9. As mentioned, some systems have a built-in flow-limiting valve. It is broadly similar to the "air fuse" sometimes fitted to pneumatic systems before a hose. The idea being that if the hose gets cut, the air fuse will close and limit the airflow, so you are not having to deal with several yards of angry hose thrashing about and trying to beat you to death. It will limit the flow to some (fairly small) fraction of the maximum design flow and will automatically reset when the flow drops to zero (or near-zero). With a gas system, the potential is for several yards of angry hose with several feet o
  10. The "Inverter duty and TENV motors" curve in Cody's second graph will almost certainly be for Non-Ventilated motors and for fan-cooled motors with a separately-powered cooling fan: effectively a mains-powered, fixed-speed fan which maintains the cooling airflow regardless of the motor speed.
  11. The VFD will effectively vary the Voltage and the Frequency together from minimum speed up to the rated speed of the motor. The maximum Current (in Amps) is whatever the motor is rated at, regardless of speed. Power can be thought of (in slighly oversimplified terms) as Volts times Amps. As the Volts go up, and the Amps stay the same, the power goes up. This is the "constant torque" part of the torque/speed/power diagram: Power is also Torque times RPM. Once the rated motor speed is reached, the rated Voltage is also reached. The VFD cannot increase Voltage beyond this, but can sti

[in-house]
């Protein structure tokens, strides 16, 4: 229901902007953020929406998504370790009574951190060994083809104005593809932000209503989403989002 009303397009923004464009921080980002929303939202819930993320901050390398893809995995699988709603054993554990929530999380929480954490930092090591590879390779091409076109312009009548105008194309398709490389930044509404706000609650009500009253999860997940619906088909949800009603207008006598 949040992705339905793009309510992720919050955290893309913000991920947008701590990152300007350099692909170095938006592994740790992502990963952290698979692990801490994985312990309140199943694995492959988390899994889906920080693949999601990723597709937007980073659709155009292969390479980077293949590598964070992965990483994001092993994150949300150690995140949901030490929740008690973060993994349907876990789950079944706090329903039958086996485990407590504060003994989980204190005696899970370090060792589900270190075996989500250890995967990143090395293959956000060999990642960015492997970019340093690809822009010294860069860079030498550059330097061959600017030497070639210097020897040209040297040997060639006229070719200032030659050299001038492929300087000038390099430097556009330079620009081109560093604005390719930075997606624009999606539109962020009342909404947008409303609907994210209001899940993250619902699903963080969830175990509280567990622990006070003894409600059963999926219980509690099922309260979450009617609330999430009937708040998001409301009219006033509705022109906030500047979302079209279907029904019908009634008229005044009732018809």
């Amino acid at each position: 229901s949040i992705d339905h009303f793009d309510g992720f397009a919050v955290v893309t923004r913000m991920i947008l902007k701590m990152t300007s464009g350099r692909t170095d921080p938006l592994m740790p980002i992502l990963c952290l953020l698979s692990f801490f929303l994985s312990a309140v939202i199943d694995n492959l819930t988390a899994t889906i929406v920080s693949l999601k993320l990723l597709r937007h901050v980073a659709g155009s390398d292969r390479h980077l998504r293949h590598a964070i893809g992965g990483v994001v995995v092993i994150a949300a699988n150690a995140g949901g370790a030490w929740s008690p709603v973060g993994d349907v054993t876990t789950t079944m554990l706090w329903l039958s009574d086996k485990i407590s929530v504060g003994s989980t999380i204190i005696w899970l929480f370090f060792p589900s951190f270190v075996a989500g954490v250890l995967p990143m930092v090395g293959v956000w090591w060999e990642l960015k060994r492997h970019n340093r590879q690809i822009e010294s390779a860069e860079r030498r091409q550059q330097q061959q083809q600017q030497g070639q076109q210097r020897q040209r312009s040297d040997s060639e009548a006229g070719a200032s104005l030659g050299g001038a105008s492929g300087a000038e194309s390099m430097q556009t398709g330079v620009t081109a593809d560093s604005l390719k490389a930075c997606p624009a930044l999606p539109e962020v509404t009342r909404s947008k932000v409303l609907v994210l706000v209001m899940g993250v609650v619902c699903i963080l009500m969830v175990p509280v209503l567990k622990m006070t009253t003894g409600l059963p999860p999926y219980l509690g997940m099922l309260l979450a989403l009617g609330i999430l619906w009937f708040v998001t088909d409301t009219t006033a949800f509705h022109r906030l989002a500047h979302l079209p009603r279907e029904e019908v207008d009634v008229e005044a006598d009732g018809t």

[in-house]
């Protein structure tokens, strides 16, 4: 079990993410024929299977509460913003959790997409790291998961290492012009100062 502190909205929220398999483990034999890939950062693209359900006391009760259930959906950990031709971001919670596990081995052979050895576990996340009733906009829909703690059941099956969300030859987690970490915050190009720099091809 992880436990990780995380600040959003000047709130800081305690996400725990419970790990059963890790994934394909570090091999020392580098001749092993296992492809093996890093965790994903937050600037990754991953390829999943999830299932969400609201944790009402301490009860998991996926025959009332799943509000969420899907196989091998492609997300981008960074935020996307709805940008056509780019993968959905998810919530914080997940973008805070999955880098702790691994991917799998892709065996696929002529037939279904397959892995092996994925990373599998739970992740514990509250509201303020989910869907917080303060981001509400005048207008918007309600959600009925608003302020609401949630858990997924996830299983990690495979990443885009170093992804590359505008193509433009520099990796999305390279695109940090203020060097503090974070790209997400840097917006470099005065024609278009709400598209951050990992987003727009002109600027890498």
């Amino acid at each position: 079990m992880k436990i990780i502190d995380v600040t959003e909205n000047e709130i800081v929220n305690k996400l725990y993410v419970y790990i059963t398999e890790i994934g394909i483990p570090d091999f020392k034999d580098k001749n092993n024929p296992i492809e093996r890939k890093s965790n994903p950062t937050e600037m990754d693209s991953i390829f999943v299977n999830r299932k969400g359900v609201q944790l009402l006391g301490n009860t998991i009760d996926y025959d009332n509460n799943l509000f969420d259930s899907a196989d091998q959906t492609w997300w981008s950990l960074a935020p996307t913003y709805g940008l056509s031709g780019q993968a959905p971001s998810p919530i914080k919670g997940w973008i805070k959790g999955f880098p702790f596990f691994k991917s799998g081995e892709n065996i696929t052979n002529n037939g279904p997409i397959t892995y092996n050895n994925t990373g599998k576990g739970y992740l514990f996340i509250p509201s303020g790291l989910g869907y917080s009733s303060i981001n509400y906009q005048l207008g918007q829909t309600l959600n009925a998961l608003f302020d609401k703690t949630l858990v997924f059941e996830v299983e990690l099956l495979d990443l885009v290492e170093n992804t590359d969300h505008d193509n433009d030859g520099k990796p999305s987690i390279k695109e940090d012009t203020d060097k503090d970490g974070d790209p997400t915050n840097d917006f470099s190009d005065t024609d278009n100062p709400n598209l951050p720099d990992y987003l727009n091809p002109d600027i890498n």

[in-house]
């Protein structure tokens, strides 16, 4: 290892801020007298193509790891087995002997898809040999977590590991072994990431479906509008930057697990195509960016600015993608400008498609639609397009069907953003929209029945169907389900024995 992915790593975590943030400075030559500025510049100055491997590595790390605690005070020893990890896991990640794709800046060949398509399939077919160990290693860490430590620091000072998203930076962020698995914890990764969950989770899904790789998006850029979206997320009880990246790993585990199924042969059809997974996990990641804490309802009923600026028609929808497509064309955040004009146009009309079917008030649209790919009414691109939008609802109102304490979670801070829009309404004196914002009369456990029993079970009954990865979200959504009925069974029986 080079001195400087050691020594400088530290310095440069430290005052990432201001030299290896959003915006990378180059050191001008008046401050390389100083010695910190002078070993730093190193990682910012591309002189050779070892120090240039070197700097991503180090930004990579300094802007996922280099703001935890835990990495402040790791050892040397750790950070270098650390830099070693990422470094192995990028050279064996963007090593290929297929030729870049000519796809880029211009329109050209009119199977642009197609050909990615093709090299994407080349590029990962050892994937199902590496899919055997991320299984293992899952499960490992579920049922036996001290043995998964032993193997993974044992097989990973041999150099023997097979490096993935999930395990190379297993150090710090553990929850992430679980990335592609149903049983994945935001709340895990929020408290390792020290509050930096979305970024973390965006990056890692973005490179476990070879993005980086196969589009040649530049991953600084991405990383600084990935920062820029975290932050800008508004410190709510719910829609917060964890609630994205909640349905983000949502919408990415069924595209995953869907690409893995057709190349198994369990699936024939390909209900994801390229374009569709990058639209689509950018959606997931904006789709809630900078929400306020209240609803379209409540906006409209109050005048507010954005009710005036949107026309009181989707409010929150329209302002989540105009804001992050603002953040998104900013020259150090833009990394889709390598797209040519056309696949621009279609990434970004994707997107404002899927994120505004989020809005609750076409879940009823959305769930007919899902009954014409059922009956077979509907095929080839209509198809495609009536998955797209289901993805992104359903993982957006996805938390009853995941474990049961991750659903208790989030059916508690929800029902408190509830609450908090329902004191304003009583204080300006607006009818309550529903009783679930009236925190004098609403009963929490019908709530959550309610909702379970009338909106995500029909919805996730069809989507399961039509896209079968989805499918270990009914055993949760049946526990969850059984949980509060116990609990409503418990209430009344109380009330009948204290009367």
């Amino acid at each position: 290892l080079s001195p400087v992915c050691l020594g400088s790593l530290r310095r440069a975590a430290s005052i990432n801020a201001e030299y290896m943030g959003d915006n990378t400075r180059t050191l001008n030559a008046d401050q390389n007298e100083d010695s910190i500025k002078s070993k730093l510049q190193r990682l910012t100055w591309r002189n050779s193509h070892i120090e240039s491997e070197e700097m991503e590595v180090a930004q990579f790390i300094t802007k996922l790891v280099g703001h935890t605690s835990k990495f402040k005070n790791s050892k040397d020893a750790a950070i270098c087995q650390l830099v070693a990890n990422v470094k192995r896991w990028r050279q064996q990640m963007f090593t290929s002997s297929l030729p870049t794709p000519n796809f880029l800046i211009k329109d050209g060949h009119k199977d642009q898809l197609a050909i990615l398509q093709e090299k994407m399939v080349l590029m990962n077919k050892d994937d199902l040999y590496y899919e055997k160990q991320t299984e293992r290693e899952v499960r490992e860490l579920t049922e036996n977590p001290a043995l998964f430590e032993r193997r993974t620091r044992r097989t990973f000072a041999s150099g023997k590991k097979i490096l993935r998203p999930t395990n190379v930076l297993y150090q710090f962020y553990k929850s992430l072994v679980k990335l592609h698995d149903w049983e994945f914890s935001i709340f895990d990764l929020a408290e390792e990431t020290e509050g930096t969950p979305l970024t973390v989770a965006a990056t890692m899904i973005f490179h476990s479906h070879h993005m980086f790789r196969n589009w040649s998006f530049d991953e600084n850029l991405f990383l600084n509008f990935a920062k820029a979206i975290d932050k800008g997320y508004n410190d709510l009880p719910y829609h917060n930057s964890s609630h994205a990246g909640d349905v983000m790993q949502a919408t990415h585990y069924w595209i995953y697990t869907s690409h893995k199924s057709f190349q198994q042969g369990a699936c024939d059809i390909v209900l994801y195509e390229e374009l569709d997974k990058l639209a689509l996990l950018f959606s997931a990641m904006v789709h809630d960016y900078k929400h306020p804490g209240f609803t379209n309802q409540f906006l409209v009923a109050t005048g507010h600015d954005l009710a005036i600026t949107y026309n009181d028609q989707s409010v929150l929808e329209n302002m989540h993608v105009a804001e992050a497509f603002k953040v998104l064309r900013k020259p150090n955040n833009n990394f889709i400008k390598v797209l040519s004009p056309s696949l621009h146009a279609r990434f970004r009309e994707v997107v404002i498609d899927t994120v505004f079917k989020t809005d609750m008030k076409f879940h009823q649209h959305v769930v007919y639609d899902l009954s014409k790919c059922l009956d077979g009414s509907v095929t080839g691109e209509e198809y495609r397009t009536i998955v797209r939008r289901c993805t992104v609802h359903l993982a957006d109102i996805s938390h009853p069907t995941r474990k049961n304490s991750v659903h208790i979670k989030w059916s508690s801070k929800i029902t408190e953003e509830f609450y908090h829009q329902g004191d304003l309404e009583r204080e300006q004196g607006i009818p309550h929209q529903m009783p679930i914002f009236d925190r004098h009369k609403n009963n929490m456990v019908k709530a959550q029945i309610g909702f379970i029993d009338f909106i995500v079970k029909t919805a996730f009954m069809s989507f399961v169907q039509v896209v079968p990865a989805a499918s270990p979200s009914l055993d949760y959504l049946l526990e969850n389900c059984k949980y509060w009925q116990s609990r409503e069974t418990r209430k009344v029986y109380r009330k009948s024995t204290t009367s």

12. I think the consensus view on the internet (insofar as such a thing is possible) is 7 times the burner port area as the minimum for the combined openings. In most cases, the need to have an opening big enough to get the workpiece in and out will mean that the area of the openings comfortably exceeds this. Taking a worst-case scenario with a 3/4" burner: the thinnest wall, largest inside-diameter pipe anyone is likely to use is Schedule 5, which has 1.050" OD and .065" wall thickness for an ID of 0.92" and an area of 0.66 sq in. Multiply by 7 to get 4.7 sq in. A 2 1/2" x 2" opening